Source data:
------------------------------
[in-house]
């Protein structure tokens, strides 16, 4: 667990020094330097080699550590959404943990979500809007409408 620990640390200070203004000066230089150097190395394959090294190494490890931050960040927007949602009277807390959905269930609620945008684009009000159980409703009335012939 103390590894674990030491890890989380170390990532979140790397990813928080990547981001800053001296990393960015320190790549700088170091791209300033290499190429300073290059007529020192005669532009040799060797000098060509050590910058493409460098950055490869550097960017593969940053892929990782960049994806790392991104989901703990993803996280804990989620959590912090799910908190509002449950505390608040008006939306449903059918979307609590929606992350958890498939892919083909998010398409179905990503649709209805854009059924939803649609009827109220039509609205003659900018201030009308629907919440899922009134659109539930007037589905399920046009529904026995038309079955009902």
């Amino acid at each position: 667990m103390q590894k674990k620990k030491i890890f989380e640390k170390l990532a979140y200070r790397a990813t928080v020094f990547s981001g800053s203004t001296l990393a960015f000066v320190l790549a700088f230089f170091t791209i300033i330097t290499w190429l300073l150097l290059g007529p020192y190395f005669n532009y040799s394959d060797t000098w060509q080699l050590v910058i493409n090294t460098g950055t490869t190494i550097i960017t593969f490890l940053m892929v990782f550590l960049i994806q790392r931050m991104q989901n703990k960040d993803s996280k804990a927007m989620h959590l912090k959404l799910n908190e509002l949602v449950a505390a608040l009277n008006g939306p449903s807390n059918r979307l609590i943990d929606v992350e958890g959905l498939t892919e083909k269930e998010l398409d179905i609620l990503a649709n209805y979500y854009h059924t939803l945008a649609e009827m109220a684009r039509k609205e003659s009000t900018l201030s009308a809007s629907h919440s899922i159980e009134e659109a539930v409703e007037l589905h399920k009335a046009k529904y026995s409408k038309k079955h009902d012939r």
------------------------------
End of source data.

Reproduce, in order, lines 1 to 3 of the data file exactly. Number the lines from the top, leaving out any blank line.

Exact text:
[in-house]
């Protein structure tokens, strides 16, 4: 667990020094330097080699550590959404943990979500809007409408 620990640390200070203004000066230089150097190395394959090294190494490890931050960040927007949602009277807390959905269930609620945008684009009000159980409703009335012939 103390590894674990030491890890989380170390990532979140790397990813928080990547981001800053001296990393960015320190790549700088170091791209300033290499190429300073290059007529020192005669532009040799060797000098060509050590910058493409460098950055490869550097960017593969940053892929990782960049994806790392991104989901703990993803996280804990989620959590912090799910908190509002449950505390608040008006939306449903059918979307609590929606992350958890498939892919083909998010398409179905990503649709209805854009059924939803649609009827109220039509609205003659900018201030009308629907919440899922009134659109539930007037589905399920046009529904026995038309079955009902």
């Amino acid at each position: 667990m103390q590894k674990k620990k030491i890890f989380e640390k170390l990532a979140y200070r790397a990813t928080v020094f990547s981001g800053s203004t001296l990393a960015f000066v320190l790549a700088f230089f170091t791209i300033i330097t290499w190429l300073l150097l290059g007529p020192y190395f005669n532009y040799s394959d060797t000098w060509q080699l050590v910058i493409n090294t460098g950055t490869t190494i550097i960017t593969f490890l940053m892929v990782f550590l960049i994806q790392r931050m991104q989901n703990k960040d993803s996280k804990a927007m989620h959590l912090k959404l799910n908190e509002l949602v449950a505390a608040l009277n008006g939306p449903s807390n059918r979307l609590i943990d929606v992350e958890g959905l498939t892919e083909k269930e998010l398409d179905i609620l990503a649709n209805y979500y854009h059924t939803l945008a649609e009827m109220a684009r039509k609205e003659s009000t900018l201030s009308a809007s629907h919440s899922i159980e009134e659109a539930v409703e007037l589905h399920k009335a046009k529904y026995s409408k038309k079955h009902d012939r």